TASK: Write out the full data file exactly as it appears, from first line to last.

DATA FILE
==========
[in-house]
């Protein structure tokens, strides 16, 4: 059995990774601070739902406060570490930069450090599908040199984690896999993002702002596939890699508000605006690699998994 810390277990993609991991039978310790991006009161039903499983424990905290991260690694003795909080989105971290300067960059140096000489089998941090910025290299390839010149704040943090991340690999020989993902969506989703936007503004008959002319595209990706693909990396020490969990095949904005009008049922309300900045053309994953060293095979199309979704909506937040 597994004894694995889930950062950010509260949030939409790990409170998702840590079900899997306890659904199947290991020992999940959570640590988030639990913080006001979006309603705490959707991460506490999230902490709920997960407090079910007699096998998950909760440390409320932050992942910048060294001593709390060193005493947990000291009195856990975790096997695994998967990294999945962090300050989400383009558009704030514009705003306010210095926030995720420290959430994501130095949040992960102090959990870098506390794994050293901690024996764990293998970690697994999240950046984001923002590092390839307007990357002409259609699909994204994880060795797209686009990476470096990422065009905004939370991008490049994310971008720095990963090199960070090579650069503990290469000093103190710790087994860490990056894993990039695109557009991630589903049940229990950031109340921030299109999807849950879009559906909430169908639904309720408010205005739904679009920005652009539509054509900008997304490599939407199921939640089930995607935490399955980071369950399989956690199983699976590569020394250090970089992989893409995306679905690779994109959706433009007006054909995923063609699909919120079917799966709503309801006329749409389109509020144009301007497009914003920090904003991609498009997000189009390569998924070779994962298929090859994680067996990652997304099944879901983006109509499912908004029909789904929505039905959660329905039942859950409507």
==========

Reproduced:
[in-house]
């Protein structure tokens, strides 16, 4: 059995990774601070739902406060570490930069450090599908040199984690896999993002702002596939890699508000605006690699998994 810390277990993609991991039978310790991006009161039903499983424990905290991260690694003795909080989105971290300067960059140096000489089998941090910025290299390839010149704040943090991340690999020989993902969506989703936007503004008959002319595209990706693909990396020490969990095949904005009008049922309300900045053309994953060293095979199309979704909506937040 597994004894694995889930950062950010509260949030939409790990409170998702840590079900899997306890659904199947290991020992999940959570640590988030639990913080006001979006309603705490959707991460506490999230902490709920997960407090079910007699096998998950909760440390409320932050992942910048060294001593709390060193005493947990000291009195856990975790096997695994998967990294999945962090300050989400383009558009704030514009705003306010210095926030995720420290959430994501130095949040992960102090959990870098506390794994050293901690024996764990293998970690697994999240950046984001923002590092390839307007990357002409259609699909994204994880060795797209686009990476470096990422065009905004939370991008490049994310971008720095990963090199960070090579650069503990290469000093103190710790087994860490990056894993990039695109557009991630589903049940229990950031109340921030299109999807849950879009559906909430169908639904309720408010205005739904679009920005652009539509054509900008997304490599939407199921939640089930995607935490399955980071369950399989956690199983699976590569020394250090970089992989893409995306679905690779994109959706433009007006054909995923063609699909919120079917799966709503309801006329749409389109509020144009301007497009914003920090904003991609498009997000189009390569998924070779994962298929090859994680067996990652997304099944879901983006109509499912908004029909789904929505039905959660329905039942859950409507």